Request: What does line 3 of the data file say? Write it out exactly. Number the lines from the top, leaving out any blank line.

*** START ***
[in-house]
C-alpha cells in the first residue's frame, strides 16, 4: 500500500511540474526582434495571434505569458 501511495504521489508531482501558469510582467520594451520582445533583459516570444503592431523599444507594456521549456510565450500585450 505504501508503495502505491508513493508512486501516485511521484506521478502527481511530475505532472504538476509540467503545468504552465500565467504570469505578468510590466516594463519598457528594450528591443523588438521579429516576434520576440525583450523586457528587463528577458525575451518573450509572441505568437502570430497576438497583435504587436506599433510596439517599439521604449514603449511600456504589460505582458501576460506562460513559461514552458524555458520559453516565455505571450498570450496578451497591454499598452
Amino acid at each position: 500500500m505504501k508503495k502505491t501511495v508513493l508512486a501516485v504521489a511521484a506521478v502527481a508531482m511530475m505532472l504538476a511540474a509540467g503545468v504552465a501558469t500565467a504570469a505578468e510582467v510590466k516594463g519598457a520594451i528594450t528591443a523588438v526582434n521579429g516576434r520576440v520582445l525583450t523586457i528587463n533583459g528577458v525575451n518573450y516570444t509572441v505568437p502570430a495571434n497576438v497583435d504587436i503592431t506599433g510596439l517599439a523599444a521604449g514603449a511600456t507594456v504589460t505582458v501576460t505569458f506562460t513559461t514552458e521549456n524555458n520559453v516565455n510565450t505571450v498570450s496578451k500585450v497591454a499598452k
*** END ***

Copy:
Amino acid at each position: 500500500m505504501k508503495k502505491t501511495v508513493l508512486a501516485v504521489a511521484a506521478v502527481a508531482m511530475m505532472l504538476a511540474a509540467g503545468v504552465a501558469t500565467a504570469a505578468e510582467v510590466k516594463g519598457a520594451i528594450t528591443a523588438v526582434n521579429g516576434r520576440v520582445l525583450t523586457i528587463n533583459g528577458v525575451n518573450y516570444t509572441v505568437p502570430a495571434n497576438v497583435d504587436i503592431t506599433g510596439l517599439a523599444a521604449g514603449a511600456t507594456v504589460t505582458v501576460t505569458f506562460t513559461t514552458e521549456n524555458n520559453v516565455n510565450t505571450v498570450s496578451k500585450v497591454a499598452k